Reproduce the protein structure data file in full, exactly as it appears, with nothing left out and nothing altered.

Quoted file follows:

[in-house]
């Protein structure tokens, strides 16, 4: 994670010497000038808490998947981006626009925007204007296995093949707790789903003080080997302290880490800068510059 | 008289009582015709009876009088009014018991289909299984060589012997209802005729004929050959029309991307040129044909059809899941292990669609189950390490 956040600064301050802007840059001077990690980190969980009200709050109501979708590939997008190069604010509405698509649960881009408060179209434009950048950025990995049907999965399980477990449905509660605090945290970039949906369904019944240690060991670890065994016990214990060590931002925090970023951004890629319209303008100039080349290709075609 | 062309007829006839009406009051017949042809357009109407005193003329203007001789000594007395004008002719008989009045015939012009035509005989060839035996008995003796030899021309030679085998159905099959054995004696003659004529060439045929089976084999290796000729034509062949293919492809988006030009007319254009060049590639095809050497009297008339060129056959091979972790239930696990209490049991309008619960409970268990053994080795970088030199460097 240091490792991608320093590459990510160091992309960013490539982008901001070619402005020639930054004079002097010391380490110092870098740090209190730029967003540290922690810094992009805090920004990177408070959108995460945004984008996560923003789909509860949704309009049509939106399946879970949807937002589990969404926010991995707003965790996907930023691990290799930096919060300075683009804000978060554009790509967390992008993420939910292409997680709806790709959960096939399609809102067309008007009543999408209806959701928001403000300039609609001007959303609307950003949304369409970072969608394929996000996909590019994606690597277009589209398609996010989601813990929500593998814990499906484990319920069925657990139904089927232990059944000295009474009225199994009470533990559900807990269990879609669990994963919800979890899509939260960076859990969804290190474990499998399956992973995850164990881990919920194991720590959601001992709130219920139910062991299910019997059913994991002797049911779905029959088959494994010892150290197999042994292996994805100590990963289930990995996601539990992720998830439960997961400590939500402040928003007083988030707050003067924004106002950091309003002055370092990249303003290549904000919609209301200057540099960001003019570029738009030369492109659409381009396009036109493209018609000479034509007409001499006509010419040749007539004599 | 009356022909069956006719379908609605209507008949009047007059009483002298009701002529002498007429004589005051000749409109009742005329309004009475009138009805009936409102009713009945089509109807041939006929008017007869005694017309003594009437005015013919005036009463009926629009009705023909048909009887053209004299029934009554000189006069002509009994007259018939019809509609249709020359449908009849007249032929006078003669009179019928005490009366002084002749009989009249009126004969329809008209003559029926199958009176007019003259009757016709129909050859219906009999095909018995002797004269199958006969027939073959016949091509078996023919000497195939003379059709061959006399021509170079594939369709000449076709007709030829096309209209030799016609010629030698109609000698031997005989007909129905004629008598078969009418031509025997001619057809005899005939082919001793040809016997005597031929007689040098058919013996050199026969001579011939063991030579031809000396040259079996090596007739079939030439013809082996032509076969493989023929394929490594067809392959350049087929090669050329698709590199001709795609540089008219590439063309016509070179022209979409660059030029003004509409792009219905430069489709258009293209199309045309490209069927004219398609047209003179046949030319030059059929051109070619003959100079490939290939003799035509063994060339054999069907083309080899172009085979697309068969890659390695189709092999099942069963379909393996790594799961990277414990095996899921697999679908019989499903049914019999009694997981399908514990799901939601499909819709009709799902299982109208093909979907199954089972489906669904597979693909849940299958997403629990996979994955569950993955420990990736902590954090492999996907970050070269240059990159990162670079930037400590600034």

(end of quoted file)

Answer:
[in-house]
């Protein structure tokens, strides 16, 4: 994670010497000038808490998947981006626009925007204007296995093949707790789903003080080997302290880490800068510059 | 008289009582015709009876009088009014018991289909299984060589012997209802005729004929050959029309991307040129044909059809899941292990669609189950390490 956040600064301050802007840059001077990690980190969980009200709050109501979708590939997008190069604010509405698509649960881009408060179209434009950048950025990995049907999965399980477990449905509660605090945290970039949906369904019944240690060991670890065994016990214990060590931002925090970023951004890629319209303008100039080349290709075609 | 062309007829006839009406009051017949042809357009109407005193003329203007001789000594007395004008002719008989009045015939012009035509005989060839035996008995003796030899021309030679085998159905099959054995004696003659004529060439045929089976084999290796000729034509062949293919492809988006030009007319254009060049590639095809050497009297008339060129056959091979972790239930696990209490049991309008619960409970268990053994080795970088030199460097 240091490792991608320093590459990510160091992309960013490539982008901001070619402005020639930054004079002097010391380490110092870098740090209190730029967003540290922690810094992009805090920004990177408070959108995460945004984008996560923003789909509860949704309009049509939106399946879970949807937002589990969404926010991995707003965790996907930023691990290799930096919060300075683009804000978060554009790509967390992008993420939910292409997680709806790709959960096939399609809102067309008007009543999408209806959701928001403000300039609609001007959303609307950003949304369409970072969608394929996000996909590019994606690597277009589209398609996010989601813990929500593998814990499906484990319920069925657990139904089927232990059944000295009474009225199994009470533990559900807990269990879609669990994963919800979890899509939260960076859990969804290190474990499998399956992973995850164990881990919920194991720590959601001992709130219920139910062991299910019997059913994991002797049911779905029959088959494994010892150290197999042994292996994805100590990963289930990995996601539990992720998830439960997961400590939500402040928003007083988030707050003067924004106002950091309003002055370092990249303003290549904000919609209301200057540099960001003019570029738009030369492109659409381009396009036109493209018609000479034509007409001499006509010419040749007539004599 | 009356022909069956006719379908609605209507008949009047007059009483002298009701002529002498007429004589005051000749409109009742005329309004009475009138009805009936409102009713009945089509109807041939006929008017007869005694017309003594009437005015013919005036009463009926629009009705023909048909009887053209004299029934009554000189006069002509009994007259018939019809509609249709020359449908009849007249032929006078003669009179019928005490009366002084002749009989009249009126004969329809008209003559029926199958009176007019003259009757016709129909050859219906009999095909018995002797004269199958006969027939073959016949091509078996023919000497195939003379059709061959006399021509170079594939369709000449076709007709030829096309209209030799016609010629030698109609000698031997005989007909129905004629008598078969009418031509025997001619057809005899005939082919001793040809016997005597031929007689040098058919013996050199026969001579011939063991030579031809000396040259079996090596007739079939030439013809082996032509076969493989023929394929490594067809392959350049087929090669050329698709590199001709795609540089008219590439063309016509070179022209979409660059030029003004509409792009219905430069489709258009293209199309045309490209069927004219398609047209003179046949030319030059059929051109070619003959100079490939290939003799035509063994060339054999069907083309080899172009085979697309068969890659390695189709092999099942069963379909393996790594799961990277414990095996899921697999679908019989499903049914019999009694997981399908514990799901939601499909819709009709799902299982109208093909979907199954089972489906669904597979693909849940299958997403629990996979994955569950993955420990990736902590954090492999996907970050070269240059990159990162670079930037400590600034």